Some thoughts on internal communications development

Yesterday I was invited to speak at the launch in London of VMA Group’s 2016 internal communications market survey results, which outline some of the profession’s latest trends.

I spoke with Drew McMillan, who leads internal comms at Virgin Trains, and we discussed our thoughts about the profession’s development in the coming years. If you weren’t able to make it along, here’s what I shared.

Internal communications needs to evolve to take into account a multi-generational workforce. We hear lots about the rise and influence of Generation Y or millennials, those who are typically born between 1980 and 2000. But for some time to come, organisations will also include baby boomers (born between 1945 and the early 1960s), Generation X (born in the 1960s and 1970s) and, before long, the so-called Generation Z born in the 21st century.

There are similarities in each generation’s attitude to the workplace, and many differences too – including purpose, tenure and technology. It’s not the role of internal communications to address this by itself, but what and how we communicate to employees needs to be alive to these nuances and agile enough to respond. It would be fantastic to see each generation represented in internal communications teams, or at the very least indirectly through focus groups, editorial boards or other ways that we stay in touch with the way employees think and act in our organisations.

Internal communications will continue to rely on a mix of channels. While I think digital is an essential element of our armoury and makes us think more carefully about how we use print, I doubt it will ever overtake the need for strong face-to-face communications – especially through line managers. More than ever, I think we need to devote time and energy to getting this area right – especially when I read how many of us say poor line manager communication skills are a significant barrier to our success, but that few of us will be prioritising it in the year ahead.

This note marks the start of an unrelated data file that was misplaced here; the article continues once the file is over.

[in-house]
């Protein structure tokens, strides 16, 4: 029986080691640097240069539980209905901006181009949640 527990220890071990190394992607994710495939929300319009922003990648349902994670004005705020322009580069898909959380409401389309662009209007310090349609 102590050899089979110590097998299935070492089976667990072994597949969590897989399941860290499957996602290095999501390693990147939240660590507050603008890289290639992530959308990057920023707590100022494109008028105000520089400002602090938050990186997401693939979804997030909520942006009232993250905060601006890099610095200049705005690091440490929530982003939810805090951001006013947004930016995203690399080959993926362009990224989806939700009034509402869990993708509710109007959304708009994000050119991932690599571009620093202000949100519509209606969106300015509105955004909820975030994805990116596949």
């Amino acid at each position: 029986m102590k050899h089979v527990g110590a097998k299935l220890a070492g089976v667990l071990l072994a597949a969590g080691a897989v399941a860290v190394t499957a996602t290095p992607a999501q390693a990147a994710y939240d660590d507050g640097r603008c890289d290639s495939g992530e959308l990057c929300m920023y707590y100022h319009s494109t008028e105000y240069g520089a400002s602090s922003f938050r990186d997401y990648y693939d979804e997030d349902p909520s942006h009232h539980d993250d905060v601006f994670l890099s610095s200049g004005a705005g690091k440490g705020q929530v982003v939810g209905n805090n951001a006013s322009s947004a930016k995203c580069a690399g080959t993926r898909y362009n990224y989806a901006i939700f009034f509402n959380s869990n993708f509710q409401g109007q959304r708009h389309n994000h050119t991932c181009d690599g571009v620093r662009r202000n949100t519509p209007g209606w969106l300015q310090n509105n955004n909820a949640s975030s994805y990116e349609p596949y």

But internal communicators can’t opt out of digital – it’s here to stay. Nearly everything we do is touched by digital and an important part of our professional development is to be well-versed enough to apply it appropriately in our organisations. Just as we should have strong allies in HR to understand how organisation design thinking affects our work, or to steer learning and development’s focus (and budget!) towards areas that help what we do, we need partners in IT to make sure we steward the latest digital effectively.

Internal communications should reflect the outside world. Our organisations don’t operate in a bubble and neither should our work. We should provide context for how macroeconomics affect our business, and be alive and sensitive to world and national events, and continue to help employees be ambassadors for our organisations. The quality of our work should also be consumer-standard. The content we create competes for the discretionary time and attention of our employees with external news and information, so it needs to measure up. Whether we produce content directly or manage it, we need to know what good looks like and we should continue to benchmark and invest in this vital aspect of our careers.

We must continue to sharpen our business acumen. It’s reassuring to read that more of us feel senior business leaders value internal communications and we have a stronger voice at the top table. To stay there, we need to keep demonstrating we understand our organisations and the general mechanics of business. While the skills and competencies we need to plan and deliver great internal communications are important, they’re a given. It’s a wider appreciation of business that will truly see us perceived as trusted advisors.

Is there anything you’d add, remove or emphasise? I’d love to hear what you think.


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